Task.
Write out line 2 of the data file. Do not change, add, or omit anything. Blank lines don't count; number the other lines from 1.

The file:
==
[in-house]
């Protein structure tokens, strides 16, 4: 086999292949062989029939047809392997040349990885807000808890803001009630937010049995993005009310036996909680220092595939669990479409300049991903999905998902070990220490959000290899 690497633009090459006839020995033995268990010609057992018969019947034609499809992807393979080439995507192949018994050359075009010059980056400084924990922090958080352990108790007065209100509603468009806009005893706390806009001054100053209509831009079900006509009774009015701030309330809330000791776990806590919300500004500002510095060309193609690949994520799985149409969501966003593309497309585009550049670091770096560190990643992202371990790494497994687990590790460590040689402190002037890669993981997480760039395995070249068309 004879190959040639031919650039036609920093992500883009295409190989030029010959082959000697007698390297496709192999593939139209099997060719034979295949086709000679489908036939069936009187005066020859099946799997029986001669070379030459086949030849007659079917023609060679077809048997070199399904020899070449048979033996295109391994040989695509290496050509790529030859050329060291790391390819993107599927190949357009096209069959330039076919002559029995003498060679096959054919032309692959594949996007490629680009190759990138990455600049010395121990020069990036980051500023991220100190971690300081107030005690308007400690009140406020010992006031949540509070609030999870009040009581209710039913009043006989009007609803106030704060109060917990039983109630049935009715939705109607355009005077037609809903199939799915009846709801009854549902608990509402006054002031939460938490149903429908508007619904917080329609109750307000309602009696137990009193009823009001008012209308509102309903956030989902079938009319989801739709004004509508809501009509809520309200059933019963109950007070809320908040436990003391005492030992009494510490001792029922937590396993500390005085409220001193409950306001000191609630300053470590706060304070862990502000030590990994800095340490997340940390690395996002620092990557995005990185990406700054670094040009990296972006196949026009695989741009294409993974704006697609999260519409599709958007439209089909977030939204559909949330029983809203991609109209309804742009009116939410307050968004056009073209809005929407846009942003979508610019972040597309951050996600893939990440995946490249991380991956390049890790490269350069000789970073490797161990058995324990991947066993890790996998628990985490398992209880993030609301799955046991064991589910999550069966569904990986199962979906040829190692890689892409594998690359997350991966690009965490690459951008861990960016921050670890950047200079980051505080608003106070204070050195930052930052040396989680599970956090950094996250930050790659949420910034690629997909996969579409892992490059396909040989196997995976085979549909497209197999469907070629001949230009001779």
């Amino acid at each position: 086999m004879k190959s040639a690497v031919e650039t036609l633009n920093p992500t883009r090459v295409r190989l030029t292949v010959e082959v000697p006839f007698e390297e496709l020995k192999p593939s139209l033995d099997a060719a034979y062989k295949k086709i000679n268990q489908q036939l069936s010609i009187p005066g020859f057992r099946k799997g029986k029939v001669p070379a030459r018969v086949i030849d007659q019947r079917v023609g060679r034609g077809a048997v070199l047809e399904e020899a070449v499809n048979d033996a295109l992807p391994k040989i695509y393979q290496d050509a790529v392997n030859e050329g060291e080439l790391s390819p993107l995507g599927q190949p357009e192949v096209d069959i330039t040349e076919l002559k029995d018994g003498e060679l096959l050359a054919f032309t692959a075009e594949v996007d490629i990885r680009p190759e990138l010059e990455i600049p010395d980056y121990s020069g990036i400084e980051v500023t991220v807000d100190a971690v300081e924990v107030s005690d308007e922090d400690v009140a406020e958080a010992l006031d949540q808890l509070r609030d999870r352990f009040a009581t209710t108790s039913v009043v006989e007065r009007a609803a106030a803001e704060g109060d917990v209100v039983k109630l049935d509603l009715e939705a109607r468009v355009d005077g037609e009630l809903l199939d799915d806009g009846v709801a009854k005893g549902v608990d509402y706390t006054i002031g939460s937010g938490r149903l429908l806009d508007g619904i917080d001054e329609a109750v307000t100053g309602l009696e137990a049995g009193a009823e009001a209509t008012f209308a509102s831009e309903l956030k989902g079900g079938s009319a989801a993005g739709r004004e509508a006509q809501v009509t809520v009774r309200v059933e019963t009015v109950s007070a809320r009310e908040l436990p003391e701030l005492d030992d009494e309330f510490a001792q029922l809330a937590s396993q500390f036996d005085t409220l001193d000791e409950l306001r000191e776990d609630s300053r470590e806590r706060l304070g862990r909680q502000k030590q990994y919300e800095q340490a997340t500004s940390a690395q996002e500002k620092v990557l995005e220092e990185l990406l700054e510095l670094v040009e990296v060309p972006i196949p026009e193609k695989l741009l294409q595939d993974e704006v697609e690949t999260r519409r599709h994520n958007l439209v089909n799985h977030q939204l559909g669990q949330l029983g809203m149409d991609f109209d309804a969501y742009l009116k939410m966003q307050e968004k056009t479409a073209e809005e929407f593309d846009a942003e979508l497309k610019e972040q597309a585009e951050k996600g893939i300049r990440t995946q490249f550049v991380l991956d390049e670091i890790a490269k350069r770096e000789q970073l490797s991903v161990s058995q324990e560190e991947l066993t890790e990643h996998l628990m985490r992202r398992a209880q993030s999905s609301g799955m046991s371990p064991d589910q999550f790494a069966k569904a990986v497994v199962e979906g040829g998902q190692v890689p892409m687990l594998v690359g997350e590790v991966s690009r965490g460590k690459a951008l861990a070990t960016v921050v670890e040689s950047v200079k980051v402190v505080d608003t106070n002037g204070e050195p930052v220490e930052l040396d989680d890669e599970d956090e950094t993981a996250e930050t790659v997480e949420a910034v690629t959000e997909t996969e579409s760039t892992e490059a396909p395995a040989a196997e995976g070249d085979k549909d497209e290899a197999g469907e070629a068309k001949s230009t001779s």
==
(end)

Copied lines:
């Protein structure tokens, strides 16, 4: 086999292949062989029939047809392997040349990885807000808890803001009630937010049995993005009310036996909680220092595939669990479409300049991903999905998902070990220490959000290899 690497633009090459006839020995033995268990010609057992018969019947034609499809992807393979080439995507192949018994050359075009010059980056400084924990922090958080352990108790007065209100509603468009806009005893706390806009001054100053209509831009079900006509009774009015701030309330809330000791776990806590919300500004500002510095060309193609690949994520799985149409969501966003593309497309585009550049670091770096560190990643992202371990790494497994687990590790460590040689402190002037890669993981997480760039395995070249068309 004879190959040639031919650039036609920093992500883009295409190989030029010959082959000697007698390297496709192999593939139209099997060719034979295949086709000679489908036939069936009187005066020859099946799997029986001669070379030459086949030849007659079917023609060679077809048997070199399904020899070449048979033996295109391994040989695509290496050509790529030859050329060291790391390819993107599927190949357009096209069959330039076919002559029995003498060679096959054919032309692959594949996007490629680009190759990138990455600049010395121990020069990036980051500023991220100190971690300081107030005690308007400690009140406020010992006031949540509070609030999870009040009581209710039913009043006989009007609803106030704060109060917990039983109630049935009715939705109607355009005077037609809903199939799915009846709801009854549902608990509402006054002031939460938490149903429908508007619904917080329609109750307000309602009696137990009193009823009001008012209308509102309903956030989902079938009319989801739709004004509508809501009509809520309200059933019963109950007070809320908040436990003391005492030992009494510490001792029922937590396993500390005085409220001193409950306001000191609630300053470590706060304070862990502000030590990994800095340490997340940390690395996002620092990557995005990185990406700054670094040009990296972006196949026009695989741009294409993974704006697609999260519409599709958007439209089909977030939204559909949330029983809203991609109209309804742009009116939410307050968004056009073209809005929407846009942003979508610019972040597309951050996600893939990440995946490249991380991956390049890790490269350069000789970073490797161990058995324990991947066993890790996998628990985490398992209880993030609301799955046991064991589910999550069966569904990986199962979906040829190692890689892409594998690359997350991966690009965490690459951008861990960016921050670890950047200079980051505080608003106070204070050195930052930052040396989680599970956090950094996250930050790659949420910034690629997909996969579409892992490059396909040989196997995976085979549909497209197999469907070629001949230009001779």